Hospitality knows no limits when it comes to children, at least if you're in Istanbul, during an incredible weeklong vacation over Eid holiday. I suppose it helps if your toe-headed children look a bit different than most, and that your western-ness might represent that next carpet sale, or sold meal, or hawked trinket. Nevertheless, the friendliness and accessibility of the Turks was on display everywhere we went, and our boys were very often the ice breakers to conversations or at least pantomimed interactions that might have not occurred otherwise.
Logan had to suddenly go to the bathroom one day while we were walking around Sultanahmet, our hotel's locale while in Istanbul and also the location of the Hagia Sofia and Blue Mosque. Although WCs were around in some public areas, of course at this very moment I couldn't immediately see one, and so we quickly ran to a restaurant we'd patronized a few days earlier, hoping that the staff would remember us. It was as if we'd never left, and while I waited for Logan the manager told me that in Turkey old folks and little children are always accommodated
in similar situations.
The day before we'd walked through a section of town particularly packed with carpet showrooms, and at each storefront the owner of slowed us down, made conversation, patted our boys' heads, and promised them apple tea if only their parents would abide them a sales pitch. One wonders how much tea and accompanying sugar cubes the boys could have downed if only our ability to say "no thank you" had been up to the task, but there is perhaps no one so capable and determined as an Istanbul carpet salesman, so we largely admired the most resplendent and luxurious carpets hanging in the front windows from the relative safety of the street, being sure not to pause too long at any one.
Logan decided to abide his father's interest in going to a Turkish Bath, and so one afternoon we went to a bath designed by arguably the most famous Ottoman architect of all time, Sinan (who lived more than 90 years, long enough to serve three successive sultans and design more than 50 incredible buildings all over the empire), which also happened to be in our neighborhood. Logan decided to let his dad be the guinea pig, and so he carefully watched while the masseur rubbed and then soaped me down, Logan all the while sweating away in his towel robe, perhaps summoning the courage to got next. Well, there wasn't much of a choice, for just as soon as the masseur was through with me he splashed clean the beautiful marble surface, patted the space I'd just vacated, and motioned Logan summarily over. I then carefully yet discretely watched from an adjacent cool-off room while our masseur lovingly gave Logan his first Turkish bath experience. I could tell the masseur enjoyed working on a young boy who didn't complain or squirm and, while he did, I watched as a number of the other masseurs looked up from their work to smile at Logan. Later that day I knew the experience had been a success when Logan asked me when we could go back again!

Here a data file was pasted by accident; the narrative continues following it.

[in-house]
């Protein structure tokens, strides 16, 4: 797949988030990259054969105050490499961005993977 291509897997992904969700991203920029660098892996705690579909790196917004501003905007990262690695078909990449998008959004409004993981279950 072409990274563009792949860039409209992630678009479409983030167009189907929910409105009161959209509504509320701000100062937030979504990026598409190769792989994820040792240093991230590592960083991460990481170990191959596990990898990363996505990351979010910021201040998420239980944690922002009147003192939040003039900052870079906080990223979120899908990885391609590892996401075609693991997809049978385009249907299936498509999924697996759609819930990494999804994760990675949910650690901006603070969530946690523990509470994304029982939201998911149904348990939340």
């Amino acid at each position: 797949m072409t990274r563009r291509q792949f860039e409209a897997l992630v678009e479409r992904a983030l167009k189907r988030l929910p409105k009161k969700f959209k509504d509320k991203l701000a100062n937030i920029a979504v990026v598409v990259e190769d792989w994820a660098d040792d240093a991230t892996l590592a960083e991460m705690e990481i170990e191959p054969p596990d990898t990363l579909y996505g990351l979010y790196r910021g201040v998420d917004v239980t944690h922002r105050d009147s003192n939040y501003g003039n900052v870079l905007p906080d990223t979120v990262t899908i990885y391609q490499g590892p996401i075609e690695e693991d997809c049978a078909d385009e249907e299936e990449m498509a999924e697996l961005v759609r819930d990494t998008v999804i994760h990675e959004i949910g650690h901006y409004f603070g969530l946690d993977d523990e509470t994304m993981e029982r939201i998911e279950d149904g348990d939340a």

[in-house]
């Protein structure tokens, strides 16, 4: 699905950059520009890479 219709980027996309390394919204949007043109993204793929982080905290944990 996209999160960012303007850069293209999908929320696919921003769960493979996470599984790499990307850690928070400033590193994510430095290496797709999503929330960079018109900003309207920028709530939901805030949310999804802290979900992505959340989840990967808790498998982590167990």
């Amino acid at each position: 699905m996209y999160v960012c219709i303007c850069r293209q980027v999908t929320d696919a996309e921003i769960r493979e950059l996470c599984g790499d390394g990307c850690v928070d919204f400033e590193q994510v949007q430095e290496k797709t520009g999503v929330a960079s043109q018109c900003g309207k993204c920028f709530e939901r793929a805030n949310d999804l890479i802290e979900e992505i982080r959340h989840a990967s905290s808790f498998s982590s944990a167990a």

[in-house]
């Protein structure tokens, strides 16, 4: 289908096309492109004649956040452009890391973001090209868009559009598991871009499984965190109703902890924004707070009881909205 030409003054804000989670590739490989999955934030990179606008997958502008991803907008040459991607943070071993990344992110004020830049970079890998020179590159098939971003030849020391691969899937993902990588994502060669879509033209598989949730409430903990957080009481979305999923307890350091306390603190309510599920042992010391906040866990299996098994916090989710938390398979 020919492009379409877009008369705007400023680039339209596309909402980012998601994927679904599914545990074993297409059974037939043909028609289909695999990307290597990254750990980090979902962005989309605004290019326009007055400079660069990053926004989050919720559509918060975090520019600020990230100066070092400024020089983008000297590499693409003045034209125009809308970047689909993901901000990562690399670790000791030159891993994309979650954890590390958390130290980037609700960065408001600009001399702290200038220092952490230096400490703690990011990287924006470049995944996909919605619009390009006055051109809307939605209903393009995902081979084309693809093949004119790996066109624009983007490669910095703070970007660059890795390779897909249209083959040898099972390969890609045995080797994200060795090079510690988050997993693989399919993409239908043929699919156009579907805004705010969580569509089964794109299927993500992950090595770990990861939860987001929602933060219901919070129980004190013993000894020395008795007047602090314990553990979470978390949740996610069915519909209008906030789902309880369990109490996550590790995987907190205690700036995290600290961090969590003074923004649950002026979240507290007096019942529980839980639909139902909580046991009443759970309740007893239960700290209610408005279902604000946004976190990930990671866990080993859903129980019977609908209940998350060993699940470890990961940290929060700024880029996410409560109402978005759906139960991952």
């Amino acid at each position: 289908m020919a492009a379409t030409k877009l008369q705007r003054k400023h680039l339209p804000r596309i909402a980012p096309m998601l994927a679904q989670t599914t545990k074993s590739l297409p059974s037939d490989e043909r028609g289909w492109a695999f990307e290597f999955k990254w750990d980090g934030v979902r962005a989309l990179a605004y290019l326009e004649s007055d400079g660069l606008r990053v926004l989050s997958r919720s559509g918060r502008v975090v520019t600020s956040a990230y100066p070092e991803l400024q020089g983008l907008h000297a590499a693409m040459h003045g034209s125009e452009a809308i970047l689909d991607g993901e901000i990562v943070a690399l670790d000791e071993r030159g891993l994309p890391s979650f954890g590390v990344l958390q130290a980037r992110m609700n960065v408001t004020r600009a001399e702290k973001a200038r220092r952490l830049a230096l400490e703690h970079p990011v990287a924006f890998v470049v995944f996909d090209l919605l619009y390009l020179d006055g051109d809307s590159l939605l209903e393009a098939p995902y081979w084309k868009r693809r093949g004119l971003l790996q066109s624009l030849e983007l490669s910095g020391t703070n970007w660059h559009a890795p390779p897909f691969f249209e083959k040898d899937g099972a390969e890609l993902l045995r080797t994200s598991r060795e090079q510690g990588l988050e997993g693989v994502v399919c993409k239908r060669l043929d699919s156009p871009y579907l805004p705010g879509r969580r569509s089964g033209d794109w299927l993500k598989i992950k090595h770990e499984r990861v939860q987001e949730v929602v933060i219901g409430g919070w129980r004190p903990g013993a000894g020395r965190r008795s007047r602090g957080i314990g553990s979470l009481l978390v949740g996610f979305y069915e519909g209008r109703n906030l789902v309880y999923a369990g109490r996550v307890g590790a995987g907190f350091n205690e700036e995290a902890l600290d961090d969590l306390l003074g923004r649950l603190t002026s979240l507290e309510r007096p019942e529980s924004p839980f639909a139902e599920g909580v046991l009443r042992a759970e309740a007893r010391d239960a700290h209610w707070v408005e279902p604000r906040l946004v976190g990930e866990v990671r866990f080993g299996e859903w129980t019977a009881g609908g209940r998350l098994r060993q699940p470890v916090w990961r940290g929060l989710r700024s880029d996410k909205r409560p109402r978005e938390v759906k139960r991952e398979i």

On our second to last day in Istanbul we decided to take a boat trip to the Princes' Islands, a string of islands in the Marmara Sea just off the coast of the Anatolian, or Asian, side of this city of 15+ million inhabitants, and the only city to straddle two continents. At the end of a full day, we got off the boat and instead of catching the shuttle back to our hotel, opted to walk along the waterfront a bit in hopes of finding a good seafood place for dinner. We made it about 30 yards down the dock before attempting to pass by a group of grizzled fishermen, apparently not long off their boats after bringing back the day's catch. These guys were just beginning to share a piping hot dish of baked fresh sardines with onions, tomatoes and savory spices, all dripping with the trademark Turkish olive oil. They were breaking apart huge hunks of fresh bread, and spooning up generous portions of the baked fish dish when they spied the boys and, instantly, we realized that we could not pass by without trying their culinary delight, which they were eagerly offering us. We each tried some of this divine local fare, but it was when the boys took their first mouth-fulls that the guys all broke into huge smiles and insisted that we share more. No need for a huge appetizer that night!
And finally, there was our tour of the spice bazaar, which included spices and sweets, for the eyes and tongue. Each time we went by a sweet vendor, the boys were plied with a cube of homemade Turkish candy, or taste of honey, or some such, often surreptitiously by a smiling vendor who proffered the candy while patting the boys' heads. In the final analysis, Istanbul was one, long, delectable treat for us, a first glance at a proud and varied country we now hope to return to.
Thanks for reading, David